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Bus rides prove special every day

Driver goes extra mile for students

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The teenager is hunched over, contemplating his sneakers with tired eyes. Shuffle. Step. Shuffle. Step.

Then he hears it.


It's Charles Wilkinson, the Provo School District bus driver who takes the special education children home from Timpview High School every day. "Roy, how was your day?"

Roy doesn't speak — he can't really communicate through conventional means — but he responds with his whole body. He grins, a huge grin that spreads to the tips of his outstretched arms, and breaks into a lilting run, bounding the remaining 10 yards to Wilkinson. The bus driver greets him with a matching smile and a fatherly pat on the back.

"These kids are angels," Wilkinson said, as he greeted each of his 17 wards, whose disabilities range from autism to Down syndrome. "How could you not fall in love with them?"

Wilkinson only spends about two hours with the teens every day — just the amount of time it takes to drive them home, help them off the bus and leave them in the care of waiting family members. But, even so, he knows each student's individual quirks.

Cody prefers root beer-flavored candy to peppermint. Lynette is happiest when she's listening to music. Claire's favorite toy is a string of blue beads.

"How's Lynette doing?" Wilkinson asked one of the teen's teachers as he helped her strap the blond girl's wheelchair onto the mechanical lift that raises her into the bus. "She's had a runny nose the past few days. I've been worried."

Wilkinson didn't take the job with Provo School District expecting to bond with the children. A retired truck driver, he was just looking for part-time work because, he said, "I'm not ready to sit around just yet." The special education bus just happened to be the only route available.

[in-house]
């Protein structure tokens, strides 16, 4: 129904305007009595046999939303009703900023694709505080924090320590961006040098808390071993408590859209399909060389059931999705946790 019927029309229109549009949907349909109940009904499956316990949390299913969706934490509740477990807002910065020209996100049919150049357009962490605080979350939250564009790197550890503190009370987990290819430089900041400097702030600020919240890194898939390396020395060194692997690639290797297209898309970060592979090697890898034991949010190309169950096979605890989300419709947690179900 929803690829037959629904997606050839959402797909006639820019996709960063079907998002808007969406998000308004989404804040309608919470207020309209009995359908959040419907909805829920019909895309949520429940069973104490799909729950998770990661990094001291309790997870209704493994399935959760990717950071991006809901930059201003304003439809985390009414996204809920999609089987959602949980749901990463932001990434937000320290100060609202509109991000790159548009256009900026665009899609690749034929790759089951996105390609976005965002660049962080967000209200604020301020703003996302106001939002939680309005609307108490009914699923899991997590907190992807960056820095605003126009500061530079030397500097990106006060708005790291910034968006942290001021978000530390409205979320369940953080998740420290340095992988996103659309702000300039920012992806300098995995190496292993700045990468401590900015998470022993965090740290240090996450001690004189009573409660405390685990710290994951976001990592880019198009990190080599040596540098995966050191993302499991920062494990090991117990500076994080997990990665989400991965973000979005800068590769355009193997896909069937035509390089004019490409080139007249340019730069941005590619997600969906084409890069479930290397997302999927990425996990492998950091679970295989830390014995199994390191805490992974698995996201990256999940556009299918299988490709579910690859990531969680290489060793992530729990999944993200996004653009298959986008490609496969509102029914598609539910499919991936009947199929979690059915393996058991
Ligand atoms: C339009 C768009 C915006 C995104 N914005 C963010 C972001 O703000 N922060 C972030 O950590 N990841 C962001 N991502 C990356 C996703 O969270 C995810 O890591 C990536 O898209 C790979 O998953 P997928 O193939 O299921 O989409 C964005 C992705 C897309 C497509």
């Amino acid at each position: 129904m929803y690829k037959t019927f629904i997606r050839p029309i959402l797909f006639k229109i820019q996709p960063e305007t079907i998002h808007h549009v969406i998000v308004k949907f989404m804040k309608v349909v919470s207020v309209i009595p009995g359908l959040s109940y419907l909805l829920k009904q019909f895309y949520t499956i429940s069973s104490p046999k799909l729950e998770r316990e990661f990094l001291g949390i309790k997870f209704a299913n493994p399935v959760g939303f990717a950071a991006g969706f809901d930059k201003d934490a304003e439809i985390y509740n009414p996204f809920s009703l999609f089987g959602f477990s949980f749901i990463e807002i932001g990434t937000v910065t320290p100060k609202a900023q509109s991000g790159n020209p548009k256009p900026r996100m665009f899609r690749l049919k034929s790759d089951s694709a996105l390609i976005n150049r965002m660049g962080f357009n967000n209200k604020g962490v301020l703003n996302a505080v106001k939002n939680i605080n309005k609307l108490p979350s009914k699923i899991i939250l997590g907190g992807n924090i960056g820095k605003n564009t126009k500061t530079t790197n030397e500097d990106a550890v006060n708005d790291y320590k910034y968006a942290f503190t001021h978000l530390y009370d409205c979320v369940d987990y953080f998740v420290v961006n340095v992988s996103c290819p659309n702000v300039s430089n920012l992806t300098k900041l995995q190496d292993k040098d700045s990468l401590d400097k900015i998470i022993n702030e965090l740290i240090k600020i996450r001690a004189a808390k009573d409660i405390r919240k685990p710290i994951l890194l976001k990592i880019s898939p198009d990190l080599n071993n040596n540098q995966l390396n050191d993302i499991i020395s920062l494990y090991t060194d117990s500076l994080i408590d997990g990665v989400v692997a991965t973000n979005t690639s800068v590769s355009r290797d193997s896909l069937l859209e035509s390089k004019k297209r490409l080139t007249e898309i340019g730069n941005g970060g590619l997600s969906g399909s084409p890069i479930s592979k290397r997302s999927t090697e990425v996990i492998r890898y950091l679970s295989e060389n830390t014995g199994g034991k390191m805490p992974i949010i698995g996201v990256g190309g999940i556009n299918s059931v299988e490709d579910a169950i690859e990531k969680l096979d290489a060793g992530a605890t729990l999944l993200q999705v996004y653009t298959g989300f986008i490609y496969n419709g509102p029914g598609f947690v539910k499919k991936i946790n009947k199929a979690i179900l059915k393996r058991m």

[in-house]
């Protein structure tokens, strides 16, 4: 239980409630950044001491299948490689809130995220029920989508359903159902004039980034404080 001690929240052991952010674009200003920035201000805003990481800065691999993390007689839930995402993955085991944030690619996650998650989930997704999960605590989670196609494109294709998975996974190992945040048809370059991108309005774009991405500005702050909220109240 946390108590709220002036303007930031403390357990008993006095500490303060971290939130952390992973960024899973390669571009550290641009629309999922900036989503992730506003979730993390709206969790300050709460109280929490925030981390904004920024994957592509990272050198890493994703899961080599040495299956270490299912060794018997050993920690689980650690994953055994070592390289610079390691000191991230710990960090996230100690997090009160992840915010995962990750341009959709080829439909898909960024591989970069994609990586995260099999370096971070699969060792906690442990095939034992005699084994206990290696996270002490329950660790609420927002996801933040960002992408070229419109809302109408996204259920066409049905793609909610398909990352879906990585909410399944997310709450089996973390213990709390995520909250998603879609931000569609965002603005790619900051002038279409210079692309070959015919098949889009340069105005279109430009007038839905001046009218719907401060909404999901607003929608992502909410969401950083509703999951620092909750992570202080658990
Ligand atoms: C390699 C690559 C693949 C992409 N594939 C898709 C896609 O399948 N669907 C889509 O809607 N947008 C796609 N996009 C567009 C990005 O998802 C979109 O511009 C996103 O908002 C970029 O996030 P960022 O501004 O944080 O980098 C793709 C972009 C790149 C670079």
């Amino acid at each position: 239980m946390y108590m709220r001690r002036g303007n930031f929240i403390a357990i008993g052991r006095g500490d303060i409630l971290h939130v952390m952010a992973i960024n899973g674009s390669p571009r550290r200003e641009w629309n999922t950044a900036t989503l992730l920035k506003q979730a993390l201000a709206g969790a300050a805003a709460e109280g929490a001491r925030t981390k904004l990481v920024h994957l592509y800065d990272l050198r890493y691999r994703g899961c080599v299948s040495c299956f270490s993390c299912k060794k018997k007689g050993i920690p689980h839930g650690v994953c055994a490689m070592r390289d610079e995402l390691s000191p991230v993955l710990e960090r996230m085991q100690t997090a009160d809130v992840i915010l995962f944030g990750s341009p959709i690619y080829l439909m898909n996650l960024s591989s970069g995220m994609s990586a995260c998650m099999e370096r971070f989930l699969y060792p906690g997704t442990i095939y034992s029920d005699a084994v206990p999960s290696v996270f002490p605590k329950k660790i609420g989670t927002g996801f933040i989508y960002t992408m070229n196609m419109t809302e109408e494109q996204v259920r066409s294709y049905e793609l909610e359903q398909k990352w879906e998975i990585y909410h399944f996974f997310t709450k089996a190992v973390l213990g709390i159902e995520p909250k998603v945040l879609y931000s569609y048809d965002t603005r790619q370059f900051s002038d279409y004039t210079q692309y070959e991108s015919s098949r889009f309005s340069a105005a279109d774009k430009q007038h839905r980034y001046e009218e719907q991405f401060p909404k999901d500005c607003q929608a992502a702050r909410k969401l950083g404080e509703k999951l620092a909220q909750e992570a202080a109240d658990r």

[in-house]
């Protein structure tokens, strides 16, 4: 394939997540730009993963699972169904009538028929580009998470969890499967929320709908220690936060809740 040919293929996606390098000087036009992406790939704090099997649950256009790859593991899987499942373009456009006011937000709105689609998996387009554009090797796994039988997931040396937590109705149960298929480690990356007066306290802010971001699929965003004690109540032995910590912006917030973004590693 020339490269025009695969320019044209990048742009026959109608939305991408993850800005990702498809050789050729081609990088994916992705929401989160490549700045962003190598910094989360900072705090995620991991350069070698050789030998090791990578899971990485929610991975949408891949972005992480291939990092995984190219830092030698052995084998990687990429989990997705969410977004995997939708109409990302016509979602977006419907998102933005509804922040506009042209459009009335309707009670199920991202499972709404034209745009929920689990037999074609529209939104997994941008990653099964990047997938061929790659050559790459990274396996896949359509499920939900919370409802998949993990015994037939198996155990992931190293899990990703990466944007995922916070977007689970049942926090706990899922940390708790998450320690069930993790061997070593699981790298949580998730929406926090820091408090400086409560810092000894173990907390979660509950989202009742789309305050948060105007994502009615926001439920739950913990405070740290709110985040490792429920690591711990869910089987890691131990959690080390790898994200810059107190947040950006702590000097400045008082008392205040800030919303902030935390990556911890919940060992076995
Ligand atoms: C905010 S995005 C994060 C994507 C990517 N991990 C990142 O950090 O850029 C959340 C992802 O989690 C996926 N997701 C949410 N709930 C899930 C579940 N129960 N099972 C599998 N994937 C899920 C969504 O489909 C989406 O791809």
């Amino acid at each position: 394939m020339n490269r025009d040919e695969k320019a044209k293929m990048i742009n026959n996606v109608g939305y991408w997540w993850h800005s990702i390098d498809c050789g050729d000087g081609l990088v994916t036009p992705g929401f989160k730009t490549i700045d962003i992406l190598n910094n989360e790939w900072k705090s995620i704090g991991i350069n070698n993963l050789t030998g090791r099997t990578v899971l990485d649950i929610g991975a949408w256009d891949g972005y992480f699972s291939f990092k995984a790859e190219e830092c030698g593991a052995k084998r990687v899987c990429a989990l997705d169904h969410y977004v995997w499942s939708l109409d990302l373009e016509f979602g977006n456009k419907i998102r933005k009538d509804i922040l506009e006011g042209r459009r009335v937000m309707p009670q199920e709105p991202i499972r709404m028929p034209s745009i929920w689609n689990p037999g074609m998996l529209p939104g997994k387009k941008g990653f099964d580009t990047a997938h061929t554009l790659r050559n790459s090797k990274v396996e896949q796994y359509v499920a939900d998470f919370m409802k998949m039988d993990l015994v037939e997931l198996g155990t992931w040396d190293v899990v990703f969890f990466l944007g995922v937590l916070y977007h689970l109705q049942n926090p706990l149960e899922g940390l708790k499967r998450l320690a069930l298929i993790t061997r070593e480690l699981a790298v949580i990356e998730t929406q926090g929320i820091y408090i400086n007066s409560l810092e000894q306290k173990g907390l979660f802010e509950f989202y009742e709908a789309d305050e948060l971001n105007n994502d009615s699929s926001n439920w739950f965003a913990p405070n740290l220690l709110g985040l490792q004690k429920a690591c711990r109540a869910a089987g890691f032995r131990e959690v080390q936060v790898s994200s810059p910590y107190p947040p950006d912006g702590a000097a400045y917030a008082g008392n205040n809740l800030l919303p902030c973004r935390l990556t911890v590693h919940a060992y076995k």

Now Wilkinson can't imagine quitting.

"I'll stay until I get so old they won't let me drive," he said.

The bus route has reawakened a passion in Wilkinson. As a young man, he had dreams of becoming a social worker. He even graduated from Brigham Young University with a bachelor's degree. After Wilkinson's first child came, though, making ends meet trumped paying for the master's degree he needed to progress in the field. He was happy driving freight back and forth across the country, he said, and never looked back — until now.

Wilkinson smiles and waves goodbye as each teenager gets off his bus.

"Have a great day!" he says. "It's so good to see you."

But he is a little sad to watch them go. Sometimes, as Wilkinson heads back to the garage, his bus empty, he daydreams about getting training to work with the children in the classroom.

"I only get a few minutes with them here and there," he said. "I want more time than that."

In the meantime, though, Wilkinson is plenty busy making the Timpview teenagers smile. He sings to them and talks with them from his seat at the front of the bus.

It's not uncommon to find Wilkinson at the craft store after work, picking out ribbons for one of his students who likes to play with string. He's been known to deliver ice cream to each of the student's families in the evenings.

"It's really great to know the bus driver cares about my son that much," said Chantale Aldous, whose son Trent, gets a ride home with Wilkinson. "It really makes a difference."

E-mail: estuart@desnews.com